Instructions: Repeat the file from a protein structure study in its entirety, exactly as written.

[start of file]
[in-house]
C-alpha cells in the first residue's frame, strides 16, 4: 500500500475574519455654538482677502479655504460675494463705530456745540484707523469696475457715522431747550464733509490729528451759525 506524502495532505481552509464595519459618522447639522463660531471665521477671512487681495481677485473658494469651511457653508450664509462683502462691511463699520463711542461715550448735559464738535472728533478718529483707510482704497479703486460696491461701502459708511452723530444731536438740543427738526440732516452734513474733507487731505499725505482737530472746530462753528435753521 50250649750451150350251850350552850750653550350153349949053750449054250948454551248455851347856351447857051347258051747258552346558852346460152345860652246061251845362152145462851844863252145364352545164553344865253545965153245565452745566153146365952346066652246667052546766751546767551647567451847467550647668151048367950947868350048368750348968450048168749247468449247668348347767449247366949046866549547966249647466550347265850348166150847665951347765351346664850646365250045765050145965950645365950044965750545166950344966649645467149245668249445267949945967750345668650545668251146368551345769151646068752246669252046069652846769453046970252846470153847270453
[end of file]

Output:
[in-house]
C-alpha cells in the first residue's frame, strides 16, 4: 500500500475574519455654538482677502479655504460675494463705530456745540484707523469696475457715522431747550464733509490729528451759525 506524502495532505481552509464595519459618522447639522463660531471665521477671512487681495481677485473658494469651511457653508450664509462683502462691511463699520463711542461715550448735559464738535472728533478718529483707510482704497479703486460696491461701502459708511452723530444731536438740543427738526440732516452734513474733507487731505499725505482737530472746530462753528435753521 50250649750451150350251850350552850750653550350153349949053750449054250948454551248455851347856351447857051347258051747258552346558852346460152345860652246061251845362152145462851844863252145364352545164553344865253545965153245565452745566153146365952346066652246667052546766751546767551647567451847467550647668151048367950947868350048368750348968450048168749247468449247668348347767449247366949046866549547966249647466550347265850348166150847665951347765351346664850646365250045765050145965950645365950044965750545166950344966649645467149245668249445267949945967750345668650545668251146368551345769151646068752246669252046069652846769453046970252846470153847270453